Make-or-break time for Paraguay and Italy
If you had asked Paraguay's Carlos Jara before the tournament to choose a side he would like to face in a do-or-die group game, you can be fairly sure that he would not have chosen Italy. But that is precisely what the Gods of Mount Olympus have decreed. Now the Albirroja will need the cunningness of Ancient Trojans if they are to storm the fortified Italian defences and continue to scale the Hellenic heights.
Whatever the outcome, one thing is guaranteed: the Karaiskaki Stadium in Athens will see a night of high drama this Wednesday.
Leading Ghana with minutes to go in their second Group B game having previously won a seven-goal thriller against Japan, it seemed the Greek Gods were smiling on the Guaraníes. However, the Paraguayan ship then hit stormy waters as two late goals from the Africans washed the game away, and with it qualification for the knock-out stage. Now, with the Azzurri hoping to block their progress to the last eight, there are even darker clouds on the horizon.
"We had everything under control and qualification was within touching distance. Then we made two mistakes and we were punished dearly," the Paraguayan coach told FIFA.com.
Disappointed he may be, but the coach is still upbeat about his team's chances and confident in his players. "It all depends on us. The situation is very simple. We know we have to beat Italy to qualify," he says bluntly. "They have a great side, which means we're in for a very tough game. Nonetheless, we'll be sticking to our game plan and playing to win like we did in our other games." Jara and his men are not just about brash promises, they know how to walk the walk as well. Two wins over Brazil in the last eight months speak for themselves.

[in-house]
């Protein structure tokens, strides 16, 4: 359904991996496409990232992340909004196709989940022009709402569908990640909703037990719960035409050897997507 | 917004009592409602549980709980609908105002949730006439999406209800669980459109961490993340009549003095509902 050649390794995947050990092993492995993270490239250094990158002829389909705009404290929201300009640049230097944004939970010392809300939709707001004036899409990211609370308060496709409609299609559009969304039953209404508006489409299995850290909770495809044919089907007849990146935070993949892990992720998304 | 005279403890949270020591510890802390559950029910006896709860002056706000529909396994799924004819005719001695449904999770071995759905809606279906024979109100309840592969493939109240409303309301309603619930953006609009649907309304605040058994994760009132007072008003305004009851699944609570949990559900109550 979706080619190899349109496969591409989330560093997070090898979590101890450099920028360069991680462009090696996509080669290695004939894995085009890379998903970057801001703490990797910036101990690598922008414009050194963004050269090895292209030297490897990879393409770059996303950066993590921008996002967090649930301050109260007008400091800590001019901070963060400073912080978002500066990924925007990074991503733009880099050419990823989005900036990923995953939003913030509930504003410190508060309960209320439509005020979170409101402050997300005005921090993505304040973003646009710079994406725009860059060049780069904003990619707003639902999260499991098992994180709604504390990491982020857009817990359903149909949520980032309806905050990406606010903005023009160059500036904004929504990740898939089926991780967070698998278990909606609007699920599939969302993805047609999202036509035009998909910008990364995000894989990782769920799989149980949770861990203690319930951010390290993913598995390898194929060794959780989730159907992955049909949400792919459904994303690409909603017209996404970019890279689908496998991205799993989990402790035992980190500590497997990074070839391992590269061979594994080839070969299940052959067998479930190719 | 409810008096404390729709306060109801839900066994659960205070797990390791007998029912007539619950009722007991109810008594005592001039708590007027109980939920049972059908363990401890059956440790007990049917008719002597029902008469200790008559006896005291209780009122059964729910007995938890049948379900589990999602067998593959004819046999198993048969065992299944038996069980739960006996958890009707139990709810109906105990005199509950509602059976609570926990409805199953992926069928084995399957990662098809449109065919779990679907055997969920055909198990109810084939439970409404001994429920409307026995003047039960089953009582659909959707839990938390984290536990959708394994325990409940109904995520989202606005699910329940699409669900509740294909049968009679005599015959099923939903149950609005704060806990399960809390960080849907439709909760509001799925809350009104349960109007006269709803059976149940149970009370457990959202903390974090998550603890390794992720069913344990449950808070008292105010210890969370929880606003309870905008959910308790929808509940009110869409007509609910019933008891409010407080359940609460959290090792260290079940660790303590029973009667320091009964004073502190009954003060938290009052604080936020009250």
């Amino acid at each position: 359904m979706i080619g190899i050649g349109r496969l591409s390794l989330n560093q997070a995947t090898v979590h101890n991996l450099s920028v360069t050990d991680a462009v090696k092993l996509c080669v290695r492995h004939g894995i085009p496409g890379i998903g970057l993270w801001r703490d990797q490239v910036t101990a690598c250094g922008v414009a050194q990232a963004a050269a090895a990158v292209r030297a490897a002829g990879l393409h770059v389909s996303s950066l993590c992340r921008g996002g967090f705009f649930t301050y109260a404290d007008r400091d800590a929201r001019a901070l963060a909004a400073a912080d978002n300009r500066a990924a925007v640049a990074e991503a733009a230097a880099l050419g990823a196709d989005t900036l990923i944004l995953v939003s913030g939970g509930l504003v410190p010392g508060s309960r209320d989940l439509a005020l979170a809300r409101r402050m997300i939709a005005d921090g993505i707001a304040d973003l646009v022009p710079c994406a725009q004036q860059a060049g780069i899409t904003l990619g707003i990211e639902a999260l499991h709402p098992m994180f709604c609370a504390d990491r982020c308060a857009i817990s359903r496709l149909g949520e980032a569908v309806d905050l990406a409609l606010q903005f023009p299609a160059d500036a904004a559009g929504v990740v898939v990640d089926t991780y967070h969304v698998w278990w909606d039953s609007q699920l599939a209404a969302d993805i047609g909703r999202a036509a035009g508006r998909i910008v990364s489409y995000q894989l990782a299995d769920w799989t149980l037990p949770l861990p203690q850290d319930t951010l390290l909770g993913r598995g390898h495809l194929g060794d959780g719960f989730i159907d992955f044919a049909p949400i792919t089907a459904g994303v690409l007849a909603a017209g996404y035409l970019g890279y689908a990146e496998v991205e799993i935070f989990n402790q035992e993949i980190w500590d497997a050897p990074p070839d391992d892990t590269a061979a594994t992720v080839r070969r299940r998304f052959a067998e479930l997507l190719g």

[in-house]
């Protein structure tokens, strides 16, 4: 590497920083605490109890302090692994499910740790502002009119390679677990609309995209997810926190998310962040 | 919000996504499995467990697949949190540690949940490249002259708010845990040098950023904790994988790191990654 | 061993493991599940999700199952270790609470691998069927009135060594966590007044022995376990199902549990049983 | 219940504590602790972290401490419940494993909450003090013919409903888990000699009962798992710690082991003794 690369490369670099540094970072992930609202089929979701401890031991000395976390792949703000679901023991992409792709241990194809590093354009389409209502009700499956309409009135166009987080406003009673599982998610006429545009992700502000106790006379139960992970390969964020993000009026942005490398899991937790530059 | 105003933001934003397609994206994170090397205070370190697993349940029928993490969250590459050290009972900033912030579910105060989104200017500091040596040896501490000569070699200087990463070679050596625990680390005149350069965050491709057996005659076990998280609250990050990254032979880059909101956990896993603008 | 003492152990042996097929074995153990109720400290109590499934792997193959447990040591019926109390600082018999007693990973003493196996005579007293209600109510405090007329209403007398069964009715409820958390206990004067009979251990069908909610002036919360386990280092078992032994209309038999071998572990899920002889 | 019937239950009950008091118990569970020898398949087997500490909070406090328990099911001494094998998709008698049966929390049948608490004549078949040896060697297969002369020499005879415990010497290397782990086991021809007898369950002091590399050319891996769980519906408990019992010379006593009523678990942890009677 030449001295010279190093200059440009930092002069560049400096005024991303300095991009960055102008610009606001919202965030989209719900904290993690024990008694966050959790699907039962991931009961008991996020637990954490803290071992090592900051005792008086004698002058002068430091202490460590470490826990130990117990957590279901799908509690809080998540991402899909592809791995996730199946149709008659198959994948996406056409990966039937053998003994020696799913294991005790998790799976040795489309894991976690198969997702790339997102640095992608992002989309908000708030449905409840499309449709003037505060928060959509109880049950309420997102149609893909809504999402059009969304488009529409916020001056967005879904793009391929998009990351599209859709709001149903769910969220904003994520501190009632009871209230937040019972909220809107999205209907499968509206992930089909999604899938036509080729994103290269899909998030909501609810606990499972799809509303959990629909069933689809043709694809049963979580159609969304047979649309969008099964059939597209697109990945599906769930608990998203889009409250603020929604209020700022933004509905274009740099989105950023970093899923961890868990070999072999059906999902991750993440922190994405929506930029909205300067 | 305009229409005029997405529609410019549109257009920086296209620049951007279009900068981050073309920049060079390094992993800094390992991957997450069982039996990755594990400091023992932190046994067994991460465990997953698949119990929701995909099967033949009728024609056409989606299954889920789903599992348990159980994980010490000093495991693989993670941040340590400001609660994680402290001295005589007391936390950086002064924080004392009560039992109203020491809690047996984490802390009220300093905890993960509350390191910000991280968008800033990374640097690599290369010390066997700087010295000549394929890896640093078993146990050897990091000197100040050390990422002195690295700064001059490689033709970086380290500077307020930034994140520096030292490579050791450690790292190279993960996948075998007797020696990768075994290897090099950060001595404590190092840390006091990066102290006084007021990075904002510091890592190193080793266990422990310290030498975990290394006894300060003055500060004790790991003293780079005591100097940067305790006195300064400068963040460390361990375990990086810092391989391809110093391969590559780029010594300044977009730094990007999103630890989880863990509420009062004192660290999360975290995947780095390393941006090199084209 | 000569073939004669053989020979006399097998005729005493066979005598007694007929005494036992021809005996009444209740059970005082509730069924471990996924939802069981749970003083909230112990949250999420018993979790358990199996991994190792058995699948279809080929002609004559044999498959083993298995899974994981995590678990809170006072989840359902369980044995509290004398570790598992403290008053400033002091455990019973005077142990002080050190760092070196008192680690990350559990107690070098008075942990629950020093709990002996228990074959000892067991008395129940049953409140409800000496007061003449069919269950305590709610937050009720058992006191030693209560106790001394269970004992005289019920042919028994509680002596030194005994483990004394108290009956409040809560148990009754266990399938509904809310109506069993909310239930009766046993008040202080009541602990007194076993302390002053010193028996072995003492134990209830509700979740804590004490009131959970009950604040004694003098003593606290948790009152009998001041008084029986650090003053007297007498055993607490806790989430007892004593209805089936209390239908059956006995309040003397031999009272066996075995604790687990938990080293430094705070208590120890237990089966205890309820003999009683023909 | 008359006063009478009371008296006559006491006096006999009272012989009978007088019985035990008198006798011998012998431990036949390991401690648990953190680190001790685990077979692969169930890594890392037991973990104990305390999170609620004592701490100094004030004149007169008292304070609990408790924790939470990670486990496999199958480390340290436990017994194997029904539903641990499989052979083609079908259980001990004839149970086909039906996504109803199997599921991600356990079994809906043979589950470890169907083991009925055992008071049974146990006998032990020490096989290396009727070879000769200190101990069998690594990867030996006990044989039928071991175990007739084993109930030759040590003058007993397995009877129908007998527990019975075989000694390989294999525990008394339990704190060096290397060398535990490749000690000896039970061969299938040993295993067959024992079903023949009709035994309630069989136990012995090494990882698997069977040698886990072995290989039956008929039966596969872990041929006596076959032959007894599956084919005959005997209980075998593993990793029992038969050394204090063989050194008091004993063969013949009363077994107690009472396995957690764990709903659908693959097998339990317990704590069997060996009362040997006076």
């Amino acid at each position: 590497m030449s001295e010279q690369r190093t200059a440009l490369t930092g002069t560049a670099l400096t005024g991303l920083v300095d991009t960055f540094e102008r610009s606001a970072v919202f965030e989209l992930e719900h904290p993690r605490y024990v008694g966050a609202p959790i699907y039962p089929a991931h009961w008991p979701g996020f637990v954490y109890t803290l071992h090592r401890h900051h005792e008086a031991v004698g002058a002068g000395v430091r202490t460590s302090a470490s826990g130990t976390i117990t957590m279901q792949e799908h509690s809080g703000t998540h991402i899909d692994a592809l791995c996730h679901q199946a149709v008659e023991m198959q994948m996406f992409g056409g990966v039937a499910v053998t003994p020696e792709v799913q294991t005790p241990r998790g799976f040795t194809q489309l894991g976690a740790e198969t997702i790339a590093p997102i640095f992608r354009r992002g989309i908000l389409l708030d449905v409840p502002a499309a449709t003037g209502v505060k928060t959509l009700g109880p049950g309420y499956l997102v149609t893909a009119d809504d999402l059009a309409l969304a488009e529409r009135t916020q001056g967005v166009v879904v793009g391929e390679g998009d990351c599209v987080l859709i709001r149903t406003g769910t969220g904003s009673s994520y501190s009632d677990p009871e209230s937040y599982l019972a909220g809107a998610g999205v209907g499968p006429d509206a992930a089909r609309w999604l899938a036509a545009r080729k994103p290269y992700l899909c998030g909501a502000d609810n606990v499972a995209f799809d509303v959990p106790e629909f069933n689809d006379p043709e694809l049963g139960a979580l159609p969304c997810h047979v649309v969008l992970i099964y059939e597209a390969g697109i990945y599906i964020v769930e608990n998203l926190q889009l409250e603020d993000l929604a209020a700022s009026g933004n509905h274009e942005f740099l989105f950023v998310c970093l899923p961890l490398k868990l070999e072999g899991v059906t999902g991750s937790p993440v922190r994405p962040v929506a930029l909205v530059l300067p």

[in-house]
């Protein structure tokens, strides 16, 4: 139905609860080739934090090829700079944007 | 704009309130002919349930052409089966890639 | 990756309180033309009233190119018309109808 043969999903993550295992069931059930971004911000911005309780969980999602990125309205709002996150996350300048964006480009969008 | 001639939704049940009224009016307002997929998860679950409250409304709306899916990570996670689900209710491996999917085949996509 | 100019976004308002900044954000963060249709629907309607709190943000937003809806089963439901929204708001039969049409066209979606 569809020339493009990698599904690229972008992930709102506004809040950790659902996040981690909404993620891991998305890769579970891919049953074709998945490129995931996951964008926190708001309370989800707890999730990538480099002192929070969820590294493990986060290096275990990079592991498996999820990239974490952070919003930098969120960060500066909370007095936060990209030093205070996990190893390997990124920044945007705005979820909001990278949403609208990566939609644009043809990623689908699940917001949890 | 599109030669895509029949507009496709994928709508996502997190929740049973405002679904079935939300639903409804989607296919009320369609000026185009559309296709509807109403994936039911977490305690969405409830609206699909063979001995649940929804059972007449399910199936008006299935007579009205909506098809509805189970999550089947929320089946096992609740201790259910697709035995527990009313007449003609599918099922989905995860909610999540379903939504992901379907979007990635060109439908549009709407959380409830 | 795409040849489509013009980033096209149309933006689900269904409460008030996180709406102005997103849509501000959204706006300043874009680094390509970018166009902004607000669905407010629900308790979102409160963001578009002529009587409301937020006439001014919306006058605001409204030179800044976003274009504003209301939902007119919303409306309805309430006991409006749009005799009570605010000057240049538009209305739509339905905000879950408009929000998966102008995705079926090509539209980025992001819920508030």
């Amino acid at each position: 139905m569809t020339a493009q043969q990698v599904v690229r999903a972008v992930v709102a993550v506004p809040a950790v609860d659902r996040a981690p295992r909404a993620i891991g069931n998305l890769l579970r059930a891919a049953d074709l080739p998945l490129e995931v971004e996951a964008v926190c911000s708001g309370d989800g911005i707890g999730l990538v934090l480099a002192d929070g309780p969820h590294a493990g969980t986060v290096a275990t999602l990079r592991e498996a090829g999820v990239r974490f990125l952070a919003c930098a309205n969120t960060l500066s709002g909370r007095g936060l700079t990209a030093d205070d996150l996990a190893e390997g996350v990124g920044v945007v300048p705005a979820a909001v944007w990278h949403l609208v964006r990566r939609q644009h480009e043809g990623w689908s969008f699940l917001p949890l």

What does the coach expect from the tie? In interviews given in his national press, Jara was quoted as saying: "This game will be the most striking of the final group games. There will be two tough experienced sides fighting for the same objective."
Paraguay qualified for their first Men's Olympic Football Tournament for the first time in 12 years after winning the South American Olympic Qualifiers in January. Now, just when it seemed that progress to the last eight was guaranteed, they must go and do it all again. It is not a situation Oscar Harrison, the President of the Paraguayan Football Association(APF), is best pleased about. To his mind, the side lacks " the killer instinct". He went on to say: "When you go ahead that late in a game [Paraguay vs Ghana] then you should go on and win it. I hope we can get a win [against Italy], which will move us one step closer to our objective. It's the only option we have."
The leader awaits
Italy, for their part, with the experienced Claudio Gentile at the helm, have slightly better prospects than the South Americans. For the Azzurri, a draw will be enough to guarantee their place in the last eight. Nonetheless, aware that football has a habit of defying logic, the Italian squad are expecting a no-holds-barred contest on Wednesday night. Their quietly confident coach is also hoping that Andrea Pirlo will be able to rise to the occasion. "He needs to make the step up and we're really hoping he can do that. We now face Paraguay, a tough opponent. How tough, we won't know until we get out there on the pitch."
Italy earned a crucial point (2-2) in their opening game against Ghana, a match which at one time looked beyond Gentile's men. They followed that with another laboured performance against Japan, but this time ran out eventual winners (3-2). Surely then, it is high time for a convincing victory. Alberto Gilardino, the team's top scorer with three strikes, sincerely hopes so: " A win would bring us one step closer to achieving our goal of winning a medal. We'll be out to prove that we are a quality team and that we're worthy of a place on the podium."
The team's obsession with victory is understandable given that the country has not won a football gold since the Berlin Games in 1936. "The team has already shown its character in coming back from difficult situations, which is why we'll be hoping to find that hunger once again on Wednesday," said the Italian No. 9. Paraguay, with their famously mean defence, will be hoping that their appetite is a match for Gilardino and co in Athens.